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May 30 2014

Field Trip: 21st Century Museum of Contemporary Art, Kanazawa

by Katherine Tong
Field Trip: 21st Century Museum of Contemporary Art, Kanazawa

Kanazawa, located in northern Japan, was once among the country’s four biggest cities during the Edo period (1603–1867).  Fortunately, withstanding numerous bombings during WWII, its historic sites, such as the Kanazawa Castle and Kenrokuen Garden, still stand, and much of its traditional culture and craft remain in practice.  With this rich cultural background, it is perhaps no surprise that in 1995 the municipal government decided to build an art complex there.  This coming October, the 21st Century Museum of Contemporary Art, Kanazawa, will celebrate its 10th anniversary. ArtAsiaPacific visited the museum, which is housed in a circular, one-story building designed by Japanese architectural firm SANAA

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May 29 2014

Concrete Love

by Jen Kwok
Concrete Love
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May 28 2014

Carsten Nicolai’s “Alpha Pulse” Lights Up the Hong Kong Skyline

by Kitty van Leeuwen
Carsten Nicolai's "Alpha Pulse" Lights Up the Hong Kong Skyline
What could be a better canvas to work on than Hong Kong’s iconic skyline? For this year’s Art Basel Hong Kong, German light and sound artist Carsten Nicolai did just that with Alpha Pulse (2014), a huge installation powered by the light system of the city’s International Commerce Centre (ICC). For three nights during the fair, the 484-meter building, which sits across the harbor in Kowloon, sent pulsating light signals for just under an hour. With an app created by the artist available for download, participants could receive the light and audio signals from the tower on their own phones, and experience a new way of interacting with the city.
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May 26 2014

Yeesookyung: Piecing It Together

by John Jervis
Yeesookyung: Piecing It Together

Piecing together discarded shards of porcelain, and marking joins and bare edges with lines of gold leaf, Korean artist Yeesookyung creates new shapes, often softly curved and anthropomorphic, occasionally jagged and alien. Her ceramic practice, which started with the “Translated Vases” series in 2006, has proved therapeutic for the artist, and the resulting works are profoundly, undeniably beautiful.

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May 22 2014

Untitled Selection: Tanya Habjouqa

by Ann Woo
Untitled Selection: Tanya Habjouqa

Untitled Selection is a bi-weekly post of photography from ArtAsiaPacific’s areas of coverage. Created by photo editor, Ann Woo.

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May 16 2014

The Melting Pot: Art Basel Hong kong

by The Editors
The Melting Pot: Art Basel Hong kong

Despite imminent tropical rainstorms, Art Basel in Hong Kong opened to the assembled VIPs and press on Wednesday, May 14, without a glitch. During the press conference at the Hong Kong Convention and Exhibition Centre in Wan Chai, fair directors Magnus Renfrew and Marc Spiegler remarked that the level of presentation had been substantially raised, with an improved range of exhibitors from both Eastern and Western quarters, alluding to the fact that the vestiges of ArtHK (Art Basel in Hong Kong’s predecessor) have finally been smoothed away.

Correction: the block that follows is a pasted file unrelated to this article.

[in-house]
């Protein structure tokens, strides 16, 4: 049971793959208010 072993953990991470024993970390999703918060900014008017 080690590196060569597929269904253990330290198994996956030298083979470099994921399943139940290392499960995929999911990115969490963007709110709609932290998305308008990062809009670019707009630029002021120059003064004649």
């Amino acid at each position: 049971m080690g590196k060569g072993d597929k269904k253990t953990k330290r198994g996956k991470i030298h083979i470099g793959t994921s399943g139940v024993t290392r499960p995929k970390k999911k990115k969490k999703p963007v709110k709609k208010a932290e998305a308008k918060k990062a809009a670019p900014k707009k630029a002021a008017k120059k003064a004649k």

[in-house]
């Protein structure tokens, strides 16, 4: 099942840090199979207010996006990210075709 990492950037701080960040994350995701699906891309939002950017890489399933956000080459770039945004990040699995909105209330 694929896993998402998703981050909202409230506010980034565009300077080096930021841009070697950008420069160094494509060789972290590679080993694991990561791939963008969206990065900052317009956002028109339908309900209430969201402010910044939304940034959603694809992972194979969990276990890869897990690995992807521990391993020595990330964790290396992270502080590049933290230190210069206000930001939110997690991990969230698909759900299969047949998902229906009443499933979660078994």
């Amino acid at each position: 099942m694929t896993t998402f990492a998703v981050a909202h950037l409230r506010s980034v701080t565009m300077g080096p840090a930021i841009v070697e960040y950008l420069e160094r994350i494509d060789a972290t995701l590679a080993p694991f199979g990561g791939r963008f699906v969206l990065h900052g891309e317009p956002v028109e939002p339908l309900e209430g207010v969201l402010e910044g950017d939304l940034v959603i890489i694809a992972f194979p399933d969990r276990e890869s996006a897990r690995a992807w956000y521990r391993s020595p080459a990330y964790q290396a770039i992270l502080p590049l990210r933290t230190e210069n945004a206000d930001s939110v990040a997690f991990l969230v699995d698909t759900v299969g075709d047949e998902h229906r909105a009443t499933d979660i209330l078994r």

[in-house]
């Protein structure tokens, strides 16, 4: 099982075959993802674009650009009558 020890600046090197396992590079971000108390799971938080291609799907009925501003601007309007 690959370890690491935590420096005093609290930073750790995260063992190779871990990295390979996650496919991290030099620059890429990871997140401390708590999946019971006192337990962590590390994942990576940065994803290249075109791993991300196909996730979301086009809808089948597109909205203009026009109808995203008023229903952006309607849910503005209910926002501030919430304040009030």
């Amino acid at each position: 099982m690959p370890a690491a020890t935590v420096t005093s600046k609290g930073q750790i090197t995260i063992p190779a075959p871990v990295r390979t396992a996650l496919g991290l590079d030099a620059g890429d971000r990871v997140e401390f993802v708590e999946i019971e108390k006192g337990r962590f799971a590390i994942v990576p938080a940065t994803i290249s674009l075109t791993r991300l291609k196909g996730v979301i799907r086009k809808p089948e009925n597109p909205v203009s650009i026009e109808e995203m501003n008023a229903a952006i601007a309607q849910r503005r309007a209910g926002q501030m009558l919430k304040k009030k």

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May 13 2014

Shop Till You Drop: Supermarket by MadeIn

by Marybeth Stock
Shop Till You Drop: Supermarket by MadeIn

Shanghai-based MadeIn Company is the brainchild of Chinese artist Xu Zhen, who in 2009, subsumed himself into what is ostensibly a strictly commercial company that produces and sells Art. Established as a saucy rejoinder to all things “Made in China,” MadeIn is also a rebuke to the prepackaged mechanics of the contemporary Chinese art market. Its works are ambitious and conceptually provoking—including performance, sculpture, video, photography, internet art and painting, as well as research and curation.

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May 08 2014

Asian Gallery Highlights at Frieze New York

by Paul Laster
Asian Gallery Highlights at Frieze New York

The third edition of Frieze New York, which returns to its gigantic white tent on Randall’s Island Park from May 9 through May 12, features a remarkable 18 exhibitors from Asia, including a smart mix of established and emerging galleries from Japan, Korea, China, India, United Arab Emirates, Lebanon, Israel and Turkey.

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May 07 2014

Concrete Love

by Jen Kwok
Concrete Love
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May 02 2014

Field Trip: Ankara

by HG Masters
Field Trip: Ankara

Ankara gets a bad rap. From the Istanbul perspective, the Turkish capital is often considered a dull, functionary-filled, landlocked Anatolian city. But Ankara has its own charms and historical interest. In order to fully comprehend the project of the Republic of Turkey (declared in 1922) and Mustafa Kemal Atatürk’s ambitions to modernize the country (for better and worse), you have to see the city’s unique neo-classical and Bauhaus-inspired buildings, its wide boulevards, and the state institutions that were established there. Whereas Istanbul is steeped in Ottoman culture, Ankara boasts of its ancient Hittite and Roman roots, as well as its Modernist history. On the contemporary art front, the city is home to many artists as well as a pair of 30-year-old galleries, the state art museum, and the one-year-old SALT Ulus, alongside the artist-run space Torun. 

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